We are no longer updating this page and it is not optimised for mobile devices.
Humphrey No. 185: ‘a Comb made of Wood, singularly carved, and ornamented with a piece of the iris earshell. New Zealand.’
Comb made of dark brown wood, embellished with a greenish opalescent piece of shell. The Maori wore their hair very long in Cook’s time, bound into a knot. They stuck feathers in the hair knots; highly favoured were the black tail feathers of the (now extinct) huia bird. Combs were also used as ornaments in the hair. The combs were made out of wood - the prongs held together with flax - or out of whale bone, with embellishments on one side. Such combs are held in the collections in Vienna (Moschner 1955: 216), Florence (Giglioli 1893: 186, PI. 3, Fig. 3, 5), Stockholm (Söderström 1939: 57, PI.18, Fig.1) and Cambridge (Shawcross 1970: 331-33). Markus Schindlbeck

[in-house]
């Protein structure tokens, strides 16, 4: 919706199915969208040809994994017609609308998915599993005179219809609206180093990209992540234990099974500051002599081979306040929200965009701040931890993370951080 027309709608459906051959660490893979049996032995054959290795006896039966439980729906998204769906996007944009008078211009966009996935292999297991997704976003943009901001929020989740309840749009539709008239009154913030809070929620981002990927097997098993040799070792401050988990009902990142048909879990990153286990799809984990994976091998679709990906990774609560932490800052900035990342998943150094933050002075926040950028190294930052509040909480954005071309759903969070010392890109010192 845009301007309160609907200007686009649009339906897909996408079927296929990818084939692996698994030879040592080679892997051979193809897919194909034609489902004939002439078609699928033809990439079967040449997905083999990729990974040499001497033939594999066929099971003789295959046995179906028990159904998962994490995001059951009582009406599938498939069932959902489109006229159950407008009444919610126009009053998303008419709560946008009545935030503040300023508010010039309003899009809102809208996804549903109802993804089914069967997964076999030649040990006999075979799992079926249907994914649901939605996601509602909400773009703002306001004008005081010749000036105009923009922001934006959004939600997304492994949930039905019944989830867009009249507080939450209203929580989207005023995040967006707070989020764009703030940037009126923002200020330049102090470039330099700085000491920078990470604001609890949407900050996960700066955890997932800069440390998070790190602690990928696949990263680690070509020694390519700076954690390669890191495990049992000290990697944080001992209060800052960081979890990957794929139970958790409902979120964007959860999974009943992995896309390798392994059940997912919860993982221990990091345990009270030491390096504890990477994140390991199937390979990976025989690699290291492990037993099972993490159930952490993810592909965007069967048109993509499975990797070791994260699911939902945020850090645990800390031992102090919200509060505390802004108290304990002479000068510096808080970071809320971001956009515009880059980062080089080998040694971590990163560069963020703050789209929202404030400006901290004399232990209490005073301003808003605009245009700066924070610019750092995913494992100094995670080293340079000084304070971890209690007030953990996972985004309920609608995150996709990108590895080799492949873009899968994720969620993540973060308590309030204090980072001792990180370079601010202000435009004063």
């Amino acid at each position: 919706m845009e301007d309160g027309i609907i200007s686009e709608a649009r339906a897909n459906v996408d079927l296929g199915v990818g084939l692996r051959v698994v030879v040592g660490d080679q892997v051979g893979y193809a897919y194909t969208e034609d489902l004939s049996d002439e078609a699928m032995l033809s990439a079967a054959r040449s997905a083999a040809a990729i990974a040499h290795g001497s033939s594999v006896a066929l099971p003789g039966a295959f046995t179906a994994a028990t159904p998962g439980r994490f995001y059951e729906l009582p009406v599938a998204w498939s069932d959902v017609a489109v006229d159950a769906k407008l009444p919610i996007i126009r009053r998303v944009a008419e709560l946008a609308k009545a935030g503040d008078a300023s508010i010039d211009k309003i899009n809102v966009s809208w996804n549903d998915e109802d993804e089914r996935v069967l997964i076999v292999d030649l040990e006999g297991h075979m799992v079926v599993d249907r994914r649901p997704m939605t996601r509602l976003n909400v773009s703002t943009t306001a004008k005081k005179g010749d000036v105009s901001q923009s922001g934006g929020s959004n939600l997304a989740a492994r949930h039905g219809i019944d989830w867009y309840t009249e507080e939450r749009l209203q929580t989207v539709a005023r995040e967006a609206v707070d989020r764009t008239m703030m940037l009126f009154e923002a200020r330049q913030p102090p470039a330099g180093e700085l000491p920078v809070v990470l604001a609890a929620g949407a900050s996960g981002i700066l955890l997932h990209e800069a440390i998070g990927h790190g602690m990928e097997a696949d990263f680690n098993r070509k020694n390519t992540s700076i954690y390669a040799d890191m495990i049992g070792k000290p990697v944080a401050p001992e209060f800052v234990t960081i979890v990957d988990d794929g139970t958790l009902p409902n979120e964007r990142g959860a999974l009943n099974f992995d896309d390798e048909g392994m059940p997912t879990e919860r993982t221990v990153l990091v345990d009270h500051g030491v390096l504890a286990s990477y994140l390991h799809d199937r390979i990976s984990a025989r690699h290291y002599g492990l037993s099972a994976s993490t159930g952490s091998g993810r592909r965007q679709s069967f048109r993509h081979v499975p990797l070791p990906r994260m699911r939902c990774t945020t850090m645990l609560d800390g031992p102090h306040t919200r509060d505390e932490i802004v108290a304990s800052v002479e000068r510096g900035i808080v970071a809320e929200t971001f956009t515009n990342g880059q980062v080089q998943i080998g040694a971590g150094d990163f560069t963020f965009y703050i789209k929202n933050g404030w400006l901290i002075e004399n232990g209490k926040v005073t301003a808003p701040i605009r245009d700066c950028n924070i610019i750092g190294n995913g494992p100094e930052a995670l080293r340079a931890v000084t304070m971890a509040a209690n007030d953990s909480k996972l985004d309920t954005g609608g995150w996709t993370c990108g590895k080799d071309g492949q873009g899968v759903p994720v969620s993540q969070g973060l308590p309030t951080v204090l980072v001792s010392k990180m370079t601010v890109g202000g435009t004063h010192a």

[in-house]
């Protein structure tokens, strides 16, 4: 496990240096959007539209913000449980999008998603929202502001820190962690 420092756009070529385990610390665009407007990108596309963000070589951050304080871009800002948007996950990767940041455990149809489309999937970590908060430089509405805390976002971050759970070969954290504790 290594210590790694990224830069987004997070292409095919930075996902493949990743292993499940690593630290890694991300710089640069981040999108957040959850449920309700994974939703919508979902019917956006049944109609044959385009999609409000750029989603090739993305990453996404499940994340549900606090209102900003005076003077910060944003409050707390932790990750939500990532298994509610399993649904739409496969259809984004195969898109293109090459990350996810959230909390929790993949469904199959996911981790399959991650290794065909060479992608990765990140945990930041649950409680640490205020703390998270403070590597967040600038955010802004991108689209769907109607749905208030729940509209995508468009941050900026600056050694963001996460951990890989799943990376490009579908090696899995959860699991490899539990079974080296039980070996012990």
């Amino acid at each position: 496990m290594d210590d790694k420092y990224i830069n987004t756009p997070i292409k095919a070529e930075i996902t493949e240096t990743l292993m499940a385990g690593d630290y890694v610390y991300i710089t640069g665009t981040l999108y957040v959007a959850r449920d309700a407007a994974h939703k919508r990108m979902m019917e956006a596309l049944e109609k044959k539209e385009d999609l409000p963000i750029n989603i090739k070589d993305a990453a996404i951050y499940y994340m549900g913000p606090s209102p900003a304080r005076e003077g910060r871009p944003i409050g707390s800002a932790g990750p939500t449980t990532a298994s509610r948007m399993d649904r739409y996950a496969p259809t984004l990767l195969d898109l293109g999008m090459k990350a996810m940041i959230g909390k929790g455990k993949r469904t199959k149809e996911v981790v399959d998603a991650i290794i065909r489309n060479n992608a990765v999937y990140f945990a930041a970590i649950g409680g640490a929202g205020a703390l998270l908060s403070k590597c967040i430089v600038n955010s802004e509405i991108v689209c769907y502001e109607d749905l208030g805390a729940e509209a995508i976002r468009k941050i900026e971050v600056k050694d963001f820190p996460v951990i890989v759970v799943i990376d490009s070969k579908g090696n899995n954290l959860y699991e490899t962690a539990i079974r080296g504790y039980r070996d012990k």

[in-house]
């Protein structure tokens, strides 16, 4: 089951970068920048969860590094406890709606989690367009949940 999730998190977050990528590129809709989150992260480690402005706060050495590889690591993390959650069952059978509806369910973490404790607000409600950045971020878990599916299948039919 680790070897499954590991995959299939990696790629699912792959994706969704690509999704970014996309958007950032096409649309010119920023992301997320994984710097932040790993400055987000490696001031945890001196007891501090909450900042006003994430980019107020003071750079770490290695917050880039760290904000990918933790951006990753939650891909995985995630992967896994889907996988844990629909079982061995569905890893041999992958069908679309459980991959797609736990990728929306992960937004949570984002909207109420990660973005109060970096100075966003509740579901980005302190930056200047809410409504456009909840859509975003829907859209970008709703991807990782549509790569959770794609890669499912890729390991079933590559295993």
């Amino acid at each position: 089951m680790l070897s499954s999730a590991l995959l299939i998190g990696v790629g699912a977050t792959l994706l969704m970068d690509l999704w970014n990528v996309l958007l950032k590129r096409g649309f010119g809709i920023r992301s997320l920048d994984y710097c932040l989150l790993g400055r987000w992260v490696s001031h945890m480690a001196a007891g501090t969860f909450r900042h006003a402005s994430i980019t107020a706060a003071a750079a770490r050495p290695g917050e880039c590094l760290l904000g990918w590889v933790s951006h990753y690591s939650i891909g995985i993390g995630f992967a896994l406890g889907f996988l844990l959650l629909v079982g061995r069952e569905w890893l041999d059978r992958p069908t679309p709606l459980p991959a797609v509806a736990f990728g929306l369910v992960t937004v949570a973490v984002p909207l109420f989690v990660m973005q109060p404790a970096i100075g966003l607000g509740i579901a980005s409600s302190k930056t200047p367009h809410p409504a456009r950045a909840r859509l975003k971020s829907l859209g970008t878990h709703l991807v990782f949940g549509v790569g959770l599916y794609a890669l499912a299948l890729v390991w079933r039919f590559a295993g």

Giglioli, Enrico H, Appunti intorno ad una collezione etnografica fatta durante it terzo viaggio di Cook, Florence, 1893.
Moschner, Irmgard, ‘Die Wiener Cook-Sammlung, Südsee-Teil’, Archiv für Völkerkunde, Vienna and Stuttgart, 1955, vol. 10, pp. 136-253.
Shawcross, Wilfred, ‘The Cambridge University collection of Maori artifacts, made on Captain Cook’s “first voyage”’, Journal of the Polynesian Society, 1970, vol. 79, no. 3, pp. 305-348.
Söderström, Jan, A. Sparrman’s Ethnographical Collection from James Cook’s 2nd Expedition (1772-75), New Series, Publication no. 6, The Ethnographical Museum of Sweden, Stockholm, 1939.